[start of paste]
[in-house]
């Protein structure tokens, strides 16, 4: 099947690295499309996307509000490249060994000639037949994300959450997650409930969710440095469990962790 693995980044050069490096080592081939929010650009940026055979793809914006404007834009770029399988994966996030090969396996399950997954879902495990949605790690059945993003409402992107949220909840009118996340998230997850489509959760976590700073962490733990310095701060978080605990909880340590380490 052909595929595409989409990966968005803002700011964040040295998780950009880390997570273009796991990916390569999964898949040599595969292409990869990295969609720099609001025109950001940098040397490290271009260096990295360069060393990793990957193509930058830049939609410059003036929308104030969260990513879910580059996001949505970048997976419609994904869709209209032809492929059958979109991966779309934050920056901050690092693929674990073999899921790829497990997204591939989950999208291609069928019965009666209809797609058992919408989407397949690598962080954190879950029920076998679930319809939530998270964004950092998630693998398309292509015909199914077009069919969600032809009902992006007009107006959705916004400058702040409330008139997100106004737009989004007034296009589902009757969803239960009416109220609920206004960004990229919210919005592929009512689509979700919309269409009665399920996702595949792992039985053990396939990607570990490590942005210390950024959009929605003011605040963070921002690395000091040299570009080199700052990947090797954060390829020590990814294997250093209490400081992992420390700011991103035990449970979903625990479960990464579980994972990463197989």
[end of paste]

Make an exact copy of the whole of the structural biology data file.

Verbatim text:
[in-house]
């Protein structure tokens, strides 16, 4: 099947690295499309996307509000490249060994000639037949994300959450997650409930969710440095469990962790 693995980044050069490096080592081939929010650009940026055979793809914006404007834009770029399988994966996030090969396996399950997954879902495990949605790690059945993003409402992107949220909840009118996340998230997850489509959760976590700073962490733990310095701060978080605990909880340590380490 052909595929595409989409990966968005803002700011964040040295998780950009880390997570273009796991990916390569999964898949040599595969292409990869990295969609720099609001025109950001940098040397490290271009260096990295360069060393990793990957193509930058830049939609410059003036929308104030969260990513879910580059996001949505970048997976419609994904869709209209032809492929059958979109991966779309934050920056901050690092693929674990073999899921790829497990997204591939989950999208291609069928019965009666209809797609058992919408989407397949690598962080954190879950029920076998679930319809939530998270964004950092998630693998398309292509015909199914077009069919969600032809009902992006007009107006959705916004400058702040409330008139997100106004737009989004007034296009589902009757969803239960009416109220609920206004960004990229919210919005592929009512689509979700919309269409009665399920996702595949792992039985053990396939990607570990490590942005210390950024959009929605003011605040963070921002690395000091040299570009080199700052990947090797954060390829020590990814294997250093209490400081992992420390700011991103035990449970979903625990479960990464579980994972990463197989």